The stubbornly entrenched problems of licence, permit and inspection raj continue to haunt small service enterprises
It is not easy to do business in India’s second largest commercial city. My colleagues and I at Centre for Civil Society undertook a deep dive into the realities of Doing Business in Delhi. We found that most of the claims of reforms in Delhi are window-dressing. Our studies find that problems of licence, permit and inspection raj are still stubbornly entrenched in the case of traditional retail services enterprises.
Take for example the restaurant sector. Any eating house in Delhi faces cumbersome and often overlapping regulations. An alcohol-serving restaurant needs to acquire 11 licences (13 if they play recorded music and choose to install a lift) and submit 57 documents before they open shop legally. The process is daunting in the absence of procedural clarity and functional communication channels between the government and enterprises. Little wonder, then, that despite contributing 2.1% to India’s gross domestic product (GDP), 66% of the Indian food services market, comprising restaurants, cafes, bars and street kiosk stalls, remains unorganized.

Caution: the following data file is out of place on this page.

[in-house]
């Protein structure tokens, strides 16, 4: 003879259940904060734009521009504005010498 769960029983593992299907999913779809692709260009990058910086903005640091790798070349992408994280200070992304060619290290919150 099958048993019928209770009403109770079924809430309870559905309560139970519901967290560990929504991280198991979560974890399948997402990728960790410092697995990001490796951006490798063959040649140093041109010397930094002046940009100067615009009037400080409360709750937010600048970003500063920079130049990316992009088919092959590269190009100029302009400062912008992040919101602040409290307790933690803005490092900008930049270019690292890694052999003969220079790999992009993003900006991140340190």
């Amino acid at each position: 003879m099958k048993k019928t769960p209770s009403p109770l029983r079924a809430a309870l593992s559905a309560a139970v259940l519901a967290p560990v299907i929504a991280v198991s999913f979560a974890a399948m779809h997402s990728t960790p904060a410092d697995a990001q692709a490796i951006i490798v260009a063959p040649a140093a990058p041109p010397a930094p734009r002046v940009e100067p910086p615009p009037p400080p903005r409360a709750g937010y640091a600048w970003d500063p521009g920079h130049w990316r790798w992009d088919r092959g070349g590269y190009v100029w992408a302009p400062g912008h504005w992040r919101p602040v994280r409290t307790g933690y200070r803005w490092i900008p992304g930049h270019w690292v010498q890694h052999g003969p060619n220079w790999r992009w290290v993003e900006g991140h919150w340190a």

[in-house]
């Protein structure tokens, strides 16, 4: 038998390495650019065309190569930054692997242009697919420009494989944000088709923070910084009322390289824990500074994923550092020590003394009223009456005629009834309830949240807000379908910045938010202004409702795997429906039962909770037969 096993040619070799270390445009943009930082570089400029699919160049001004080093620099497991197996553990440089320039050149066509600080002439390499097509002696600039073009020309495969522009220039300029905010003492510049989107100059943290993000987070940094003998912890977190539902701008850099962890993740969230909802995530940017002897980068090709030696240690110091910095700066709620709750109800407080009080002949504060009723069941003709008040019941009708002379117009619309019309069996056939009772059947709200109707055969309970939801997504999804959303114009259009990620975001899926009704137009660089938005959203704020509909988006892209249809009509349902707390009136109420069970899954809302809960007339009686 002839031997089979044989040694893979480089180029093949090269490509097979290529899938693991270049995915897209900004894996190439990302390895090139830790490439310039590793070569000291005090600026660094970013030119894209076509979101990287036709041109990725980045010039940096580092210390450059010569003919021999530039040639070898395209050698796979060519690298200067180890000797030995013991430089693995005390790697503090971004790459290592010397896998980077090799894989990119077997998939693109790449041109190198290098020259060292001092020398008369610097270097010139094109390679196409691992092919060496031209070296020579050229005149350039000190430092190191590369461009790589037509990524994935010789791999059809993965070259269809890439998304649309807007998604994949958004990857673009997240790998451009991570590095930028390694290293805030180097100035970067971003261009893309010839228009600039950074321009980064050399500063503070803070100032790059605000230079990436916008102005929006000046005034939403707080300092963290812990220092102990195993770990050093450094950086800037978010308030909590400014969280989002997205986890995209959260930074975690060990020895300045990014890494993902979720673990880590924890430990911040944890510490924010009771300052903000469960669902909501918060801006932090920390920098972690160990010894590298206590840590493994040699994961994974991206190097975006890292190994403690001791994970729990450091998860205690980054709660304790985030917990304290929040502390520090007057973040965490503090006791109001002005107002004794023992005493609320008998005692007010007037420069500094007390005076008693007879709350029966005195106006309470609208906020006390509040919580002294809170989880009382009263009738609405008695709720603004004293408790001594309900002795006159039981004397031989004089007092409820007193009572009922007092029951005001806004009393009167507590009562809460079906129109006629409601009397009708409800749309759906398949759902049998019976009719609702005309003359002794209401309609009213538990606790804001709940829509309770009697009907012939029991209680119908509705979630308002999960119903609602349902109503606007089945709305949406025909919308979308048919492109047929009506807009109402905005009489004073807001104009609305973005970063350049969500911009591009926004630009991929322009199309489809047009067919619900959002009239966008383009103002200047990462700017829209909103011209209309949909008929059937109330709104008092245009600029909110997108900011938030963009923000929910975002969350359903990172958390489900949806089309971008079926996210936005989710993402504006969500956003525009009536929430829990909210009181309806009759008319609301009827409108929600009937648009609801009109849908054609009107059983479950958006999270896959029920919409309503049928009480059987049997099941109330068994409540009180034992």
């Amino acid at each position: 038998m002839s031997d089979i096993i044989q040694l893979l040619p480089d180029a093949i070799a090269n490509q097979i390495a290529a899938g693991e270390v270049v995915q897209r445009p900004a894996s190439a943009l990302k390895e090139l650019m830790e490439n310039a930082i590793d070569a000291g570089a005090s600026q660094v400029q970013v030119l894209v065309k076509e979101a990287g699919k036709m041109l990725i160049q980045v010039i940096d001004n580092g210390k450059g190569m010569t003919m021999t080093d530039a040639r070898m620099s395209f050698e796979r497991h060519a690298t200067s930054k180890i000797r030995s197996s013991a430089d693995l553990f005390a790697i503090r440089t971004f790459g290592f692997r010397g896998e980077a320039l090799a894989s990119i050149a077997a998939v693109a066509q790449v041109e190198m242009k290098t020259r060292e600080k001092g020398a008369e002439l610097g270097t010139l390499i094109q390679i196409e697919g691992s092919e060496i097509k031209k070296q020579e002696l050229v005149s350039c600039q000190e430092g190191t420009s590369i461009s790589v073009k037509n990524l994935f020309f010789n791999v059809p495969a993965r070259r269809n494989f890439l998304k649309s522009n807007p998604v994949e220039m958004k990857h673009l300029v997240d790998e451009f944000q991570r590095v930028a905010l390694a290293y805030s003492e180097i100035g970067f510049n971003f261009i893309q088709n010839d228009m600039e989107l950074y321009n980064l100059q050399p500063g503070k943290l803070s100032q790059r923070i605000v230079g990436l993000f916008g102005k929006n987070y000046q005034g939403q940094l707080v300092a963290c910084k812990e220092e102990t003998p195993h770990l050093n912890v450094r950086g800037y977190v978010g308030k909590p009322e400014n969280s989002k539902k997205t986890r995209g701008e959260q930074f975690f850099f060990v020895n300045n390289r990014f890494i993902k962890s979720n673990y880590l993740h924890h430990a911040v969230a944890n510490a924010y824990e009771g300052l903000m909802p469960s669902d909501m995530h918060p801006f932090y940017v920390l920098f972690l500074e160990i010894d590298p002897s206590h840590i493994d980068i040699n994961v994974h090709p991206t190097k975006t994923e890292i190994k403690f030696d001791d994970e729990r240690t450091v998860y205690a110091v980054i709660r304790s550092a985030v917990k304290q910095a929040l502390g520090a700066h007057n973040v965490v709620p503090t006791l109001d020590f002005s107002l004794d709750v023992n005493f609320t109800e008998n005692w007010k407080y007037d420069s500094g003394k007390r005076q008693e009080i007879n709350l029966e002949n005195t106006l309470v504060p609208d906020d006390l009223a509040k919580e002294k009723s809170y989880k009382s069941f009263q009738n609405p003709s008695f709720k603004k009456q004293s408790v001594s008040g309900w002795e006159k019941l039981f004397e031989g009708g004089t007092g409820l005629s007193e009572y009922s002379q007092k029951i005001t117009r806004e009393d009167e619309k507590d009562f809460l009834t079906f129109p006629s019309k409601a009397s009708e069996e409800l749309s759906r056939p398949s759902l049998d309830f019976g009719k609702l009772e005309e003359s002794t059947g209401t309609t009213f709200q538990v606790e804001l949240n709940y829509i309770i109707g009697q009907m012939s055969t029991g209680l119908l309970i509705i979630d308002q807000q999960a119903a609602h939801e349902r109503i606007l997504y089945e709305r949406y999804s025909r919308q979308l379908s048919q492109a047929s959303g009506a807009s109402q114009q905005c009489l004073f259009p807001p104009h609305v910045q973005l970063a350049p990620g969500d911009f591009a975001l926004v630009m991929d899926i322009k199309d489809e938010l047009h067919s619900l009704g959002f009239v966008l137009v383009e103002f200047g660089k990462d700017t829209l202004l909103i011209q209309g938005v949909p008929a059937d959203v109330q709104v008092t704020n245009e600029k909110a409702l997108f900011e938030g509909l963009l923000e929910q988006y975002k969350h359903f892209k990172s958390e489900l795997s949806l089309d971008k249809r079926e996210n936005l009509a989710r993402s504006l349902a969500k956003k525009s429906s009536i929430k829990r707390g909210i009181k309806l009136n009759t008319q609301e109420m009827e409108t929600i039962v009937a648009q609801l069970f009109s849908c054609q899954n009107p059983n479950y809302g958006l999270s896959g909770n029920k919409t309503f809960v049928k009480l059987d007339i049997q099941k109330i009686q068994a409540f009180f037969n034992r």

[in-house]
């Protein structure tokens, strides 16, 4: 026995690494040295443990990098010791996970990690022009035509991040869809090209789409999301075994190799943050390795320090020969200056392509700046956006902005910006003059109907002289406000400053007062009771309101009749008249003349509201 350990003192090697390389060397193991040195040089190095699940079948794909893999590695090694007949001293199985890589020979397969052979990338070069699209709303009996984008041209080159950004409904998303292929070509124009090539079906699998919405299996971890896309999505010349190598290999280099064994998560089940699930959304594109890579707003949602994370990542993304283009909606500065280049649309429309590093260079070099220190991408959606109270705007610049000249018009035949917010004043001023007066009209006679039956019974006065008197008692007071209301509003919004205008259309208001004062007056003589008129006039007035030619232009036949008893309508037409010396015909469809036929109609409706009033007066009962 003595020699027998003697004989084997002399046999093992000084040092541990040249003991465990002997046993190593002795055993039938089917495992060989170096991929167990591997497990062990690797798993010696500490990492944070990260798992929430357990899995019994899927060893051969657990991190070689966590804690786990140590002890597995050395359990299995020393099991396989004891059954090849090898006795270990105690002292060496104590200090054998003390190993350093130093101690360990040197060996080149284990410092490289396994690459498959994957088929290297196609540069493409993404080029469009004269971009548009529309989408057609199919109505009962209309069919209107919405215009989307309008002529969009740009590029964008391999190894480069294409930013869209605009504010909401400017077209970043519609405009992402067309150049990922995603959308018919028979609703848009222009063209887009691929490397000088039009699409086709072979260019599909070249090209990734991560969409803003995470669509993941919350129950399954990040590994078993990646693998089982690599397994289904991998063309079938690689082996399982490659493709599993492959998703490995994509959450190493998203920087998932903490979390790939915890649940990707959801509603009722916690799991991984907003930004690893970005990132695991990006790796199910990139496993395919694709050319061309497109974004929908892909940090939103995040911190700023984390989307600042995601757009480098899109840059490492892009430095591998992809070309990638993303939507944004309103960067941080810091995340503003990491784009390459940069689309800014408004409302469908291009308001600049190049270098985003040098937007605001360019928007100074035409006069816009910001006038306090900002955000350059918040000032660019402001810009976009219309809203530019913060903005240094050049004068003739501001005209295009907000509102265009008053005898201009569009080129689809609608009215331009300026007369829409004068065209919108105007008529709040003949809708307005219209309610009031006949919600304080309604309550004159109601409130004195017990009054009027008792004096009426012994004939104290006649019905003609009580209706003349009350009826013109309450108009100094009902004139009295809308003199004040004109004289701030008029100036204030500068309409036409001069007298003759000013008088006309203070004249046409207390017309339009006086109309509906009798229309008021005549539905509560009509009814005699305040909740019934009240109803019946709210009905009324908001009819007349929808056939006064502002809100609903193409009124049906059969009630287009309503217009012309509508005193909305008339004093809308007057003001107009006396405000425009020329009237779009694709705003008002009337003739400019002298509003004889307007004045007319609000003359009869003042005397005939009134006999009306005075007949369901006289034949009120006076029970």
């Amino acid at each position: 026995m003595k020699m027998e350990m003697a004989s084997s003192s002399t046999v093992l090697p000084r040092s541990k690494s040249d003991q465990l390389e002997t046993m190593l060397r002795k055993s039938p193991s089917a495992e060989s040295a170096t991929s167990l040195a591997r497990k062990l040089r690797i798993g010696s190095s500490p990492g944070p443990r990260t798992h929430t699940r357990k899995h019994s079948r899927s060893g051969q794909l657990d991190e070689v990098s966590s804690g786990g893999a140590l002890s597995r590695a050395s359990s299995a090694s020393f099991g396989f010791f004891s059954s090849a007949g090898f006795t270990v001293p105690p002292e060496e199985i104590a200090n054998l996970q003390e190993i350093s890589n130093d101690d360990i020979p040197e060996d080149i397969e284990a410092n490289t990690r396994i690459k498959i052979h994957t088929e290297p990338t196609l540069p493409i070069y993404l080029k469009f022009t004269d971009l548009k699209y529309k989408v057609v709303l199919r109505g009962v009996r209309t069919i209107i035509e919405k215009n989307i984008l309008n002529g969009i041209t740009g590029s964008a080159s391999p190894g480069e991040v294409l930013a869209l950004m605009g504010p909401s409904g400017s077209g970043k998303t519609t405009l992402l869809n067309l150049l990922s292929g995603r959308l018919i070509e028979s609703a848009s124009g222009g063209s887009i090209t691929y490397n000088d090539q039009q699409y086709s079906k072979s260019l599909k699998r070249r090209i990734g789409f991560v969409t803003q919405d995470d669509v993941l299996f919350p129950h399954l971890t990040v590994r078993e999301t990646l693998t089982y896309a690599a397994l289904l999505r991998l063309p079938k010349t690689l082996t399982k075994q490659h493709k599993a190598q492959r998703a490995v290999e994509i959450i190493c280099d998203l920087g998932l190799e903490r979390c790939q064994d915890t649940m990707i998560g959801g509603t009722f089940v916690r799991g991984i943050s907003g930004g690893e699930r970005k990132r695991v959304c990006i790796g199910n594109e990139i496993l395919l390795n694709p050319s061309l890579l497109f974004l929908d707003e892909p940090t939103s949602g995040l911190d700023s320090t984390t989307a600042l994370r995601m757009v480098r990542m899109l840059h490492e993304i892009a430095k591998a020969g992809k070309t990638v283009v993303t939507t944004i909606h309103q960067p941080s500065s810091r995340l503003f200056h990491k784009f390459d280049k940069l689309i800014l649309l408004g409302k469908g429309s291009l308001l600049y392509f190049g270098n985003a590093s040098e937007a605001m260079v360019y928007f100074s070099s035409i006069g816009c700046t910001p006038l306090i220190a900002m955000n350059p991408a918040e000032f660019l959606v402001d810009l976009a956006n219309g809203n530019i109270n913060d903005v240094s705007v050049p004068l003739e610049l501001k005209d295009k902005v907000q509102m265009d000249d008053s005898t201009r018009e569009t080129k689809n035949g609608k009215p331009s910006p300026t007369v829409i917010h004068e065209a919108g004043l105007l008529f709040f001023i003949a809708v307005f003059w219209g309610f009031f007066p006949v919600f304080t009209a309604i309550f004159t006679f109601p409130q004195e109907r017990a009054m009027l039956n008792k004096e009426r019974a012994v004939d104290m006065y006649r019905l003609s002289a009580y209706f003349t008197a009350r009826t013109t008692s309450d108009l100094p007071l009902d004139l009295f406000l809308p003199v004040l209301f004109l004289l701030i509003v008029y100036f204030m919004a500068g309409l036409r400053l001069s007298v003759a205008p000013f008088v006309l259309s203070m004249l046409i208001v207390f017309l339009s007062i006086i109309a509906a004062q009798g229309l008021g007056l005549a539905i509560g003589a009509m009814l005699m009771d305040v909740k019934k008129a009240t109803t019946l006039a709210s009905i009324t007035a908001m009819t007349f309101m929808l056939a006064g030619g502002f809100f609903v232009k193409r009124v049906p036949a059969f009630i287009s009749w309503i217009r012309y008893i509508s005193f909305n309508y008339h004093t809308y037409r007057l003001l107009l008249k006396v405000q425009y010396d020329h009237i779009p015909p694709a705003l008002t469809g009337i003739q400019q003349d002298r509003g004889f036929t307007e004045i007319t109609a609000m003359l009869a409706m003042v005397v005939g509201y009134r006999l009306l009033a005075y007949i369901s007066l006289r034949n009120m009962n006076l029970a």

Our research team found that it takes 120 to 150 days to obtain all the licences, if there is no delay beyond the officially stipulated time, and that the formal cost varies from ₹ 18,000 to nearly ₹ 2 lakh. More than half of all respondents in our survey found the overall licensing procedure to be difficult or very difficult to follow. An excise licence, rated the most arduous of all by the respondents, costs restaurants anything between ₹ 7.64 lakh and ₹ 18.52 lakh annually.
Even if restaurateurs manage to fulfil all the licencing requirements to open, they are plagued by arbitrary changes in rules. Restaurants face frequent and unreasoned government orders that directly and adversely impact their operations. For example, in May 2018, the department of excise in Delhi banned liquor-serving restaurants from playing recorded music on the grounds of “nuisance caused by high volumes". In another instance, the New Delhi Municipal Corporation (NDMC) banned the use of rooftops by restaurants and bars following a mishap in Connaught Place in December 2017.
Similarly, let us consider the problems of meat processors and retailers. The livestock sector contributes 4.1% to the total GDP of India. Our study finds that in Delhi, a thoughtless regulatory framework around the production and supply of meat has led to the slaughter and sale of animals outside the ambit of regulations.
The NDMC both regulates and operates the only slaughterhouse in the state (in Ghazipur) permitted to slaughter buffalo, sheep and goat. This government monopoly alongside the Food Safety and Standards Regulations 2011 on private commercial slaughter have rendered all slaughter of chicken in the city effectively illegal.